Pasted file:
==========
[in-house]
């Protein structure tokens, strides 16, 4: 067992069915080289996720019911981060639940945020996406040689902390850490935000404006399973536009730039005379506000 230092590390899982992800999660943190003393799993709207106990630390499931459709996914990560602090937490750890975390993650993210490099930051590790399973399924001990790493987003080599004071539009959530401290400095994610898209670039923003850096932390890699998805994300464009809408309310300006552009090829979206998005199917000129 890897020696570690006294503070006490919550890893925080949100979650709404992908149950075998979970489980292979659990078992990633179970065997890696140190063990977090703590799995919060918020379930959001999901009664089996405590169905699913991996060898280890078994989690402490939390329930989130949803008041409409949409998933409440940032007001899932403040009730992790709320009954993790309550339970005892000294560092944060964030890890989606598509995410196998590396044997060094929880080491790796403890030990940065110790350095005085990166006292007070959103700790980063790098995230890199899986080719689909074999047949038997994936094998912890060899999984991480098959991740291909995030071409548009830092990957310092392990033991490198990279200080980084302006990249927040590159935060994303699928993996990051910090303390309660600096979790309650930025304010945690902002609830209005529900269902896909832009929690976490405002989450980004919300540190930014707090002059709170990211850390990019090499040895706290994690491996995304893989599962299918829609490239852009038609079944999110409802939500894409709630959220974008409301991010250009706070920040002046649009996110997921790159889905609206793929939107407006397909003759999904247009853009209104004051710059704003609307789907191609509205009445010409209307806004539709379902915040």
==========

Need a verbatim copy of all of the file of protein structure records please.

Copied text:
[in-house]
């Protein structure tokens, strides 16, 4: 067992069915080289996720019911981060639940945020996406040689902390850490935000404006399973536009730039005379506000 230092590390899982992800999660943190003393799993709207106990630390499931459709996914990560602090937490750890975390993650993210490099930051590790399973399924001990790493987003080599004071539009959530401290400095994610898209670039923003850096932390890699998805994300464009809408309310300006552009090829979206998005199917000129 890897020696570690006294503070006490919550890893925080949100979650709404992908149950075998979970489980292979659990078992990633179970065997890696140190063990977090703590799995919060918020379930959001999901009664089996405590169905699913991996060898280890078994989690402490939390329930989130949803008041409409949409998933409440940032007001899932403040009730992790709320009954993790309550339970005892000294560092944060964030890890989606598509995410196998590396044997060094929880080491790796403890030990940065110790350095005085990166006292007070959103700790980063790098995230890199899986080719689909074999047949038997994936094998912890060899999984991480098959991740291909995030071409548009830092990957310092392990033991490198990279200080980084302006990249927040590159935060994303699928993996990051910090303390309660600096979790309650930025304010945690902002609830209005529900269902896909832009929690976490405002989450980004919300540190930014707090002059709170990211850390990019090499040895706290994690491996995304893989599962299918829609490239852009038609079944999110409802939500894409709630959220974008409301991010250009706070920040002046649009996110997921790159889905609206793929939107407006397909003759999904247009853009209104004051710059704003609307789907191609509205009445010409209307806004539709379902915040």